St. Nicholas' Fortress, which is on the UNESCO World Heritage List, formally opened its doors to visitors after a two-year-long renovation.
In the last three years, about five million kuna (EUR 675,000) was spent on the revamping this fortress, and 4 million was set aside by the Sibenik-Knin County while the rest was provided by the Culture Ministry.
The project of revitalisation of the site encompassed the thorough cleaning and reconstruction of some segments of the fortress to improve the safety conditions for visitors.
Attending today's ceremony, Culture Minister Nina Obuljen Korzinek, thanked all who participated in the project.
She emphasised the importance of the fortress as part of the national heritage.
Sibenik is the fifth city in the world to have two landmarks added to the UN World Heritage List -- the St. James' Cathedral and this fortress, she recalled.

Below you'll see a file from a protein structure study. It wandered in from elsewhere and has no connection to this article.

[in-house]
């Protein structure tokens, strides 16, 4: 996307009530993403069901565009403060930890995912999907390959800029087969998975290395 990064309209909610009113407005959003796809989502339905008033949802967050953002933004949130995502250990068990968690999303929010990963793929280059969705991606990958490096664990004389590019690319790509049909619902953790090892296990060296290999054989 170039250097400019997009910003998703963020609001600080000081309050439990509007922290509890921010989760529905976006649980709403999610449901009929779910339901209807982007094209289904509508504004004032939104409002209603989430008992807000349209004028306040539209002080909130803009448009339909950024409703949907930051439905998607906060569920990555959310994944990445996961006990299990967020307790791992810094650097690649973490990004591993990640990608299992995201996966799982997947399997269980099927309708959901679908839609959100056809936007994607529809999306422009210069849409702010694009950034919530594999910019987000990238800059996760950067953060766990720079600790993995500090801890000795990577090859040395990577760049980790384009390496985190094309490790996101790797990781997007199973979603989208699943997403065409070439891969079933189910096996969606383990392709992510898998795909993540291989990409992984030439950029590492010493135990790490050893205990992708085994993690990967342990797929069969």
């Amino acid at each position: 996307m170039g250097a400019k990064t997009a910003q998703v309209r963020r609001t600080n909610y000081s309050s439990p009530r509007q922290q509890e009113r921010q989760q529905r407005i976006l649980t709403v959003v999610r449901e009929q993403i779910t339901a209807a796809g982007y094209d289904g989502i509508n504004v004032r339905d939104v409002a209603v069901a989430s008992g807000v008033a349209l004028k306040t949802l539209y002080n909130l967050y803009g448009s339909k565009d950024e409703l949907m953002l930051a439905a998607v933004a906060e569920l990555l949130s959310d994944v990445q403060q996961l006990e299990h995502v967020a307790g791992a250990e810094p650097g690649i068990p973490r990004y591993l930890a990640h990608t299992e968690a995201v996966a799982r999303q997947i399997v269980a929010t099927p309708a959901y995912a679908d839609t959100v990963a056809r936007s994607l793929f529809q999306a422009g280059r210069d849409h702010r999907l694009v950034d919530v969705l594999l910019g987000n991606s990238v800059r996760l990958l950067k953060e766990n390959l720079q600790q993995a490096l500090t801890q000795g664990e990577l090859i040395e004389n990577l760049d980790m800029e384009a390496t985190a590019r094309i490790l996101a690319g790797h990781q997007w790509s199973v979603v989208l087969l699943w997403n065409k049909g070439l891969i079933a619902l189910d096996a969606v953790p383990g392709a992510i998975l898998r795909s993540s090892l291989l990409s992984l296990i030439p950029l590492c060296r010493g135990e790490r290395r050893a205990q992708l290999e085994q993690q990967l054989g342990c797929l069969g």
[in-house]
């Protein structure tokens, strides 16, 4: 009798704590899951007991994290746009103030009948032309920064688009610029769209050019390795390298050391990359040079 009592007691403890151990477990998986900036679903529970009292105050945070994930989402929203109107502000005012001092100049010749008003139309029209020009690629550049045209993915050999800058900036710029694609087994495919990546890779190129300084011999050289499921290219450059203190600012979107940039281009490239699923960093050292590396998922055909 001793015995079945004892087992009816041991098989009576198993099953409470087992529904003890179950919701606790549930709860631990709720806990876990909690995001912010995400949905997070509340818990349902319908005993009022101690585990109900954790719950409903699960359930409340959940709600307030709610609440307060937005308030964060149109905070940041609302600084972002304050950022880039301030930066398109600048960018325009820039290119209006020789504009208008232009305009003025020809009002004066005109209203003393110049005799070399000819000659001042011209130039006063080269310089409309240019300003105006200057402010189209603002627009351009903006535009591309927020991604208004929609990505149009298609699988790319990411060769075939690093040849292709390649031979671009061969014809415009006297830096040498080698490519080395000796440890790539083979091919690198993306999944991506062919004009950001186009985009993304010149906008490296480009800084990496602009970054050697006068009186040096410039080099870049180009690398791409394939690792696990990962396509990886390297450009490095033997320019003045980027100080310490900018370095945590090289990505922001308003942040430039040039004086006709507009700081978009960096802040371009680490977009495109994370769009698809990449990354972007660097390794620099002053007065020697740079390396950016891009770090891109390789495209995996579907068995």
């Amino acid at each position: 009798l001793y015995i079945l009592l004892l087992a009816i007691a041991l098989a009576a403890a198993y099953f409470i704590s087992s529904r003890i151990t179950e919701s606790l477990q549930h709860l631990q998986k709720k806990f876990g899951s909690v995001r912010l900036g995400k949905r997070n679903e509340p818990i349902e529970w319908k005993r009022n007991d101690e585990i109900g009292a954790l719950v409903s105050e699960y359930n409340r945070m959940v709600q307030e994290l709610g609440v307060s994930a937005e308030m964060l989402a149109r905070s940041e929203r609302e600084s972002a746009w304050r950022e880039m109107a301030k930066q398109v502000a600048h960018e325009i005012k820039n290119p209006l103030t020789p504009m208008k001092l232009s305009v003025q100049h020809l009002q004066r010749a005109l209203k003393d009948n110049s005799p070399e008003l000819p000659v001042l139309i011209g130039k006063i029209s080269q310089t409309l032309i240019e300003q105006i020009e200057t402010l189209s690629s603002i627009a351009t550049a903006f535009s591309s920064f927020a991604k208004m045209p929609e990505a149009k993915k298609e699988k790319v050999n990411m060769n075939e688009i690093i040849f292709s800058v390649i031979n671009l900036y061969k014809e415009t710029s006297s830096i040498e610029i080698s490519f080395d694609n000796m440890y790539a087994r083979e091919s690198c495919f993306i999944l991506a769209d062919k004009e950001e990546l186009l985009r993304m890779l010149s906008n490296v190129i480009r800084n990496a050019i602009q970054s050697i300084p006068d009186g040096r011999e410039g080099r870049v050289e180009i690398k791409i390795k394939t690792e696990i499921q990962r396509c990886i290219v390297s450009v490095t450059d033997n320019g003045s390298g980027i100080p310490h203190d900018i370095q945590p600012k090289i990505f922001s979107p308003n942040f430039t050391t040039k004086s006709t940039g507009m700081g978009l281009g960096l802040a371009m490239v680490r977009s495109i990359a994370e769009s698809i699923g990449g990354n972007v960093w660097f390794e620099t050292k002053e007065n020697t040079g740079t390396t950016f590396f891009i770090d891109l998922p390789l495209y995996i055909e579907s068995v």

In July 2017, Sibenik's St. Nicholas Fortress and Zadar’s fortified city walls and gates were officially inscribed on UNESCO's protected world heritage list at the 41st meeting of the UNESCO World Heritage Committee in Krakow.
The two coastal sites were inscribed as part of protected defence systems on the territory of the former Republic of Venice. Sibenik's St. Nicholas Fortress, one of the strongest fortifications on the Adriatic, and Zadar’s 3-km-long fortified city walls and gates were built in the 16th century by the then Republic of Venice as defence from invading Turks.
Sibenik's cathedral, which was built in the 15th century, won its global recognition in 2000, when it was entered in the UNESCO World Heritage List. it is often known as "St Jacob's", because Croatian, like many other languages, uses the same name for both "James" and "Jacob". It is dedicated to Saint James the Greater.